How Do Bulbs Reproduce?

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How Do Bulbs Reproduce?
(M. J. Doran)

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Bulbs are interesting plants in that they can reproduce in more than one way. A bulb is a round or oblong fleshy root like structure that grows under the soil, but it is not actually the root of the plant. Rather, the bulb is the lower portion of the plant stem that has thick fleshy modified leaves. The bulb's function is to store food for the plant. The bulb leaves and the roots are attached at a region called the basal plate. If you cut a bulb in half, you will see the layers of fleshy leaves. Commonly seen examples of true bulbs are members of the onion family, daffodils and amaryllis.

How Do Bulbs Reproduce?
An onion cut in half, showing the layers of fleshy bulb leaves

Some plants that are called bulbs are not true bulbs. Gladiolus, crocus, lily of the valley and tuberous begonia and iris, for instance, are all plants that grow from underground root structures that are sometimes called bulbs in gardening terminology. However, they differ from true bulbs in their structures and methods of reproduction.

Bulbs Reproduce Sexually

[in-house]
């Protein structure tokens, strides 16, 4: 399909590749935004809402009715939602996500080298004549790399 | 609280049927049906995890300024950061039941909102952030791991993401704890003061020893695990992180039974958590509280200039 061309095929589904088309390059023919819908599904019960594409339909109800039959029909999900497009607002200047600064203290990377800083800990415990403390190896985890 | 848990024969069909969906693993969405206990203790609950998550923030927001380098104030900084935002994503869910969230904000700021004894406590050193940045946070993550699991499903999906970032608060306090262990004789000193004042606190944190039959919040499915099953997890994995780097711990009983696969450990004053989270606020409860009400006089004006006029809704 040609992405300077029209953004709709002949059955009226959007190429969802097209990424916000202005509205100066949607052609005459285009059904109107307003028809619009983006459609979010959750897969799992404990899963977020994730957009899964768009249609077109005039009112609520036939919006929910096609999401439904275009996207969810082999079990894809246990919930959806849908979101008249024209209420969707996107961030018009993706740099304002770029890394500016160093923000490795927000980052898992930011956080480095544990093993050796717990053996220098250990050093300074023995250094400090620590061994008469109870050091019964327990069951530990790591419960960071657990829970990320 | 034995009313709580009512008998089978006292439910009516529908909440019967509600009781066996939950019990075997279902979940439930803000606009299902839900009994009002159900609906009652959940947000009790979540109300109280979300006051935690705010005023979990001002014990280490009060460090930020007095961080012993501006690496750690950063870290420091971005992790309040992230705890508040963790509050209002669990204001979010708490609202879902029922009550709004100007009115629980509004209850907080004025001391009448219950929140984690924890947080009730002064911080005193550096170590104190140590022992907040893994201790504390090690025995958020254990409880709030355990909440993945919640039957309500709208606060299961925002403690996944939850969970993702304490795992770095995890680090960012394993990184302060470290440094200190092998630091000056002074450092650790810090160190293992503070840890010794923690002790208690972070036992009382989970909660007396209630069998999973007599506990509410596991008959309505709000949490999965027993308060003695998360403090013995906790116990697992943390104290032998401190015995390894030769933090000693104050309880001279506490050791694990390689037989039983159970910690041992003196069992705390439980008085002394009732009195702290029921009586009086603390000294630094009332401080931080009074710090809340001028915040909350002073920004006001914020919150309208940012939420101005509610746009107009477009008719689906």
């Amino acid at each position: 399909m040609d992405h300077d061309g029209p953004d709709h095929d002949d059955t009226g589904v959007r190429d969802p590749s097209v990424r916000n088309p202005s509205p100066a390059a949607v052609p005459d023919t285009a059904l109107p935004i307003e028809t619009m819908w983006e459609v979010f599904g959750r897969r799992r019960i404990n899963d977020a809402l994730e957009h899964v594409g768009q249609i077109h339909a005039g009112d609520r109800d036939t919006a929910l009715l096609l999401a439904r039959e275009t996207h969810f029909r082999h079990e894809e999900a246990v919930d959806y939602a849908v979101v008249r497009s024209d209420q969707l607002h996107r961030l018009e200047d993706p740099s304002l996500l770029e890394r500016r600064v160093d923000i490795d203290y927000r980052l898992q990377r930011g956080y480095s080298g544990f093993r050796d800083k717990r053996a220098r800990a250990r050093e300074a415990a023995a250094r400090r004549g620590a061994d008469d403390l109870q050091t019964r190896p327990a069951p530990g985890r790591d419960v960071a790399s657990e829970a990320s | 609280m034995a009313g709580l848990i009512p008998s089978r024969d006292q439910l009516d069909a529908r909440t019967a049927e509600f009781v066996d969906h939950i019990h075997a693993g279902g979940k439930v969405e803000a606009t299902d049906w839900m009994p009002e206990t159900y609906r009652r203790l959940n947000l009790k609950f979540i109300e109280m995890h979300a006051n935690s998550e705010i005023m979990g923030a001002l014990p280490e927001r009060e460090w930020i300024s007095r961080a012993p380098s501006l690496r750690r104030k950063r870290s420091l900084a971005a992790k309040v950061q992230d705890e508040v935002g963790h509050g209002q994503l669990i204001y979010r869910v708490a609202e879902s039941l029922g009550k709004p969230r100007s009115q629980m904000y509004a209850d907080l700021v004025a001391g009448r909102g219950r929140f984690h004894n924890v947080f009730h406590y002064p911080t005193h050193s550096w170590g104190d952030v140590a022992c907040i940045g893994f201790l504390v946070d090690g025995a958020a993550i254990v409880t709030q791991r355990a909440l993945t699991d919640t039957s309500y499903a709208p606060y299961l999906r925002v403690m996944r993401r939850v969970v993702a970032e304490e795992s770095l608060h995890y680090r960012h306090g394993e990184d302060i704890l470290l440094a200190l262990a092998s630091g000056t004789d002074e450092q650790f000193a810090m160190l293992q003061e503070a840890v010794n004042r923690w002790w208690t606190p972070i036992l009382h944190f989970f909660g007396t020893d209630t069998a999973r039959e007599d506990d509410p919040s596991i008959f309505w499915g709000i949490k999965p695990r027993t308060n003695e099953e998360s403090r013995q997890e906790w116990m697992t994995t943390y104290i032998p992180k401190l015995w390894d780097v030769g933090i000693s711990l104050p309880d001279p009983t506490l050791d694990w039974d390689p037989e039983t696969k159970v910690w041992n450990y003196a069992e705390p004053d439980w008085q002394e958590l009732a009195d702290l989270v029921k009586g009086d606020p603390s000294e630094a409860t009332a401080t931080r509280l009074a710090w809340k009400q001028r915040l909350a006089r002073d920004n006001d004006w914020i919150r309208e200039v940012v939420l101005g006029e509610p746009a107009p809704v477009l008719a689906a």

Bulbs are seed plants that produce flowers. Like other seed plants, the flowers must be pollinated in order to form seeds. Pollen containing the male gametes from the flower of one plant is deposited on the stamen, which contains the female gamete(the ovule), of the flower of another plant of the same species.

How Do Bulbs Reproduce?
An onion flower head with seeds that will produce genetically diverse offspring

The plants that grow from the seeds are the genetic offspring of both the plant that produced the ovule, and eventually produces the seeds, and the plant that contributed the pollen. The offspring plants will inherit 50 per cent of their traits from one parent plant, and 50 per cent from the other. Genetic variation is achieved among the offspring plants, thus ensuring that at least some will survive despite variable growth conditions. This makes sexual reproduction is the most advantageous way for a bulb plant to guarantee the survival of its species.

Bulbs Reproduce Asexually

Bulbs also can reproduce without the benefit of pollination, through a process called vegetative reproduction, a type of clonal reproduction. The bulb splits and forms new bulbs called bulblets. Another way that bulbs reproduce vegetatively is by forming bulbils---very tiny bulbs---on their stems or flower stalks. In both cases the new plants are genetically identical to the original plant. Vegetative reproduction is thought to be a method available for the plant to survive when climatic conditions are harsh and another plant of its species is not available for pollination.

How Do Bulbs Reproduce?
An onion bulb splitting to produce a separate, but genetically identical plant

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